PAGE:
Off the wire
Australian dollar rises against the greenback at the start of week  • Study suggests walk faster, sit less to build on health  • 2nd LD-Writethru: See-off ceremony held for Chinese astronauts of Shenzhou-11 mission  • Thriller "The Accountant" debuts to be No.1 at North American box office  • Car accident in north Greece sparks protest from refugees  • Serbia adopts draft agreement on visa liberalization with China  • Airstrikes kill 31 in Syria's Aleppo: monitor  • Astronauts entering Shenzhou-11 spacecraft  • Venezuelan aid vessel arrives in Cuba to help repair damage from Hurricane Matthew  • Brazilian president vows to get country "back on track  
You are here:   Home

Orbital ATK delays launch of ISS cargo ship by 24 hours

Xinhua, October 17, 2016 Adjust font size:

U.S. aerospace firm Orbital ATK on Sunday delayed the launch of its sixth resupply mission to the International Space Station (ISS) for 24 hours due to a glitch with a ground support equipment cable.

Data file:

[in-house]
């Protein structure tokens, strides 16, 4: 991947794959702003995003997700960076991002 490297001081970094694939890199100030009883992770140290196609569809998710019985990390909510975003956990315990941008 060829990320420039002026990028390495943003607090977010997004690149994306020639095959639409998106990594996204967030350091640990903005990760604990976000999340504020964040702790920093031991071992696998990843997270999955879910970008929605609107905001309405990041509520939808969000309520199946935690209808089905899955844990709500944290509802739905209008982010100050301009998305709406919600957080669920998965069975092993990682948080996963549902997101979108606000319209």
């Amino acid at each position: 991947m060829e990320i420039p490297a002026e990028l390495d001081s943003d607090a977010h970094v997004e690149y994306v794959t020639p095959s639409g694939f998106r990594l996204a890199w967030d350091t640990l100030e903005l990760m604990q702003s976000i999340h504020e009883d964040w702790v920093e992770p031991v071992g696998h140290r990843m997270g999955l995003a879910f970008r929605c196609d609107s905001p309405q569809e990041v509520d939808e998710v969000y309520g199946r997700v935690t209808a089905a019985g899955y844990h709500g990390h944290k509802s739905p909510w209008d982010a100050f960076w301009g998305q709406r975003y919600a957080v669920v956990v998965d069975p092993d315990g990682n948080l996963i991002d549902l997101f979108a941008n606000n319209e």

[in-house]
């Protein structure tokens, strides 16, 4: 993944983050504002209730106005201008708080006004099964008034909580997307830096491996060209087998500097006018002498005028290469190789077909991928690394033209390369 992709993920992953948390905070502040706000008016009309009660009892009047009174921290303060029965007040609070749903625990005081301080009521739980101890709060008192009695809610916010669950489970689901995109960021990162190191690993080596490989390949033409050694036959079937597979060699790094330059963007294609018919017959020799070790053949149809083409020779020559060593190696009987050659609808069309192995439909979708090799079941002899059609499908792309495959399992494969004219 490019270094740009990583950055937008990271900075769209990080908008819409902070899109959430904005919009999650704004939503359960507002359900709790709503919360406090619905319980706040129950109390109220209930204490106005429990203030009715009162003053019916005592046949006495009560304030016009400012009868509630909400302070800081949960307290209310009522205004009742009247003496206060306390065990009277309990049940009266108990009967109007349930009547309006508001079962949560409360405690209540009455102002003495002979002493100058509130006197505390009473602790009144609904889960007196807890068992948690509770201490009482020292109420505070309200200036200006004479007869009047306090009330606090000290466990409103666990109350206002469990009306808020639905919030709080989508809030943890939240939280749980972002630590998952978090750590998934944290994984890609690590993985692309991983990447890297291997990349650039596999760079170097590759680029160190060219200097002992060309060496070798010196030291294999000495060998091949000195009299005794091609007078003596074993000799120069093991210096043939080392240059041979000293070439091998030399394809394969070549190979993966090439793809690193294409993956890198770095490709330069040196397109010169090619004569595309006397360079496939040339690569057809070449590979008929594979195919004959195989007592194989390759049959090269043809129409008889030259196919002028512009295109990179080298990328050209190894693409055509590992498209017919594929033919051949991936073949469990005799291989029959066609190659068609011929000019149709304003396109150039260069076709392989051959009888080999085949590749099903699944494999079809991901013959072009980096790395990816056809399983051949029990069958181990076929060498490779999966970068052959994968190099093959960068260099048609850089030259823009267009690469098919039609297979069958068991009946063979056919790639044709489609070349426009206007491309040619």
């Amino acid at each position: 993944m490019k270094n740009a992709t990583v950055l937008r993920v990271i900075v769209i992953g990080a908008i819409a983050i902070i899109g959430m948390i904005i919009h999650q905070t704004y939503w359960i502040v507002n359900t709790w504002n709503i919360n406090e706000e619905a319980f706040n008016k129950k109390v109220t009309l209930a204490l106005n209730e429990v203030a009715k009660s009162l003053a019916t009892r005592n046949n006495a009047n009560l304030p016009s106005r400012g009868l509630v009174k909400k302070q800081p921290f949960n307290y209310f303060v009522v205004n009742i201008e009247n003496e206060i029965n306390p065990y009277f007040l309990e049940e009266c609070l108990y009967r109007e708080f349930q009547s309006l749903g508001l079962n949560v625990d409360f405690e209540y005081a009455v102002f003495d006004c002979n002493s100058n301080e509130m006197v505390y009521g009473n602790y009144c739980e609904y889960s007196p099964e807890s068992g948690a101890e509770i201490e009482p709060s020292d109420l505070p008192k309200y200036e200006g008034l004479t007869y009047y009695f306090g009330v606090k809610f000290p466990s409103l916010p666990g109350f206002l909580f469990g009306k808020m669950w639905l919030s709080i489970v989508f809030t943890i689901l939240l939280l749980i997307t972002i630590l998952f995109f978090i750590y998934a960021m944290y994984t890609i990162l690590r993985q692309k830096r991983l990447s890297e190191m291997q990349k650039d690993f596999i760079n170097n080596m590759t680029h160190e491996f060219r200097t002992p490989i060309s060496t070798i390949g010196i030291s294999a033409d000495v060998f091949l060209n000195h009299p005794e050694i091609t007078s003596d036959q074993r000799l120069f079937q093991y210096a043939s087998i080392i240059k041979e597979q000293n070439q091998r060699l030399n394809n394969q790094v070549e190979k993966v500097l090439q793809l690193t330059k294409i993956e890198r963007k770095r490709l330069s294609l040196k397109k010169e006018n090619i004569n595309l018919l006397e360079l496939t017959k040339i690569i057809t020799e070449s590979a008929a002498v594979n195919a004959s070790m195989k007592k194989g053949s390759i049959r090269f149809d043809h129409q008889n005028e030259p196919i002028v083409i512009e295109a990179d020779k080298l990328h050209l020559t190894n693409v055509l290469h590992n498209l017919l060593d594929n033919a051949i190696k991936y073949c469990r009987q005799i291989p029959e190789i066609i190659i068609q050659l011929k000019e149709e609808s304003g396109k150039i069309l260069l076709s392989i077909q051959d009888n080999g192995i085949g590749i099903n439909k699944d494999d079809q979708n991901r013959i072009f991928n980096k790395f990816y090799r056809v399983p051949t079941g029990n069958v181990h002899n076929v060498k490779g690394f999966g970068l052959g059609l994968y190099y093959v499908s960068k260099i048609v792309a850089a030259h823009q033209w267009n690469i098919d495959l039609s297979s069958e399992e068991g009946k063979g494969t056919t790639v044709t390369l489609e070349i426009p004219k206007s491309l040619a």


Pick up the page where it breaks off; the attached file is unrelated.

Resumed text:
Orbital ATK's Cygnus cargo ship was originally scheduled to blast off on an upgraded version of its Antares rocket from Virginia's Wallops Flight Facility on Sunday evening.

But hours before the planned liftoff, the company said in a statement a pre-launch check-out found a ground support equipment cable "did not perform as expected," prompting the 24-hour postponement.

"We have spares on hand and rework procedures are in process. The Antares and Cygnus teams are not currently working any technical issues with the rocket or the spacecraft," the statement said. "The launch is now scheduled for October 17 at 7:40 p.m. EDT (2340GMT)."

The upcoming flight will be the first resupply mission to launch on the upgraded Antares 230 vehicle, and the first launch from Wallops since an Antares rocket and its Cygnus resupply vehicle were lost seconds after liftoff in October 2014.

An investigation into the accident found a failure in one of the two Aerojet Rocketdyne AJ26 engines, leading to a decision by Orbital ATK to replace them with RD-181, which was developed specifically for Antares by Russians.

Since the accident, two Cygnus resupply missions were launched on United Launch Alliance Atlas 5 rockets to the station from the Cape Canaveral Air Force Station in Florida.

The Virginia-based Orbital ATK is one of two U.S. companies that provide ISS cargo services for NASA. The other company is California-based SpaceX. Endite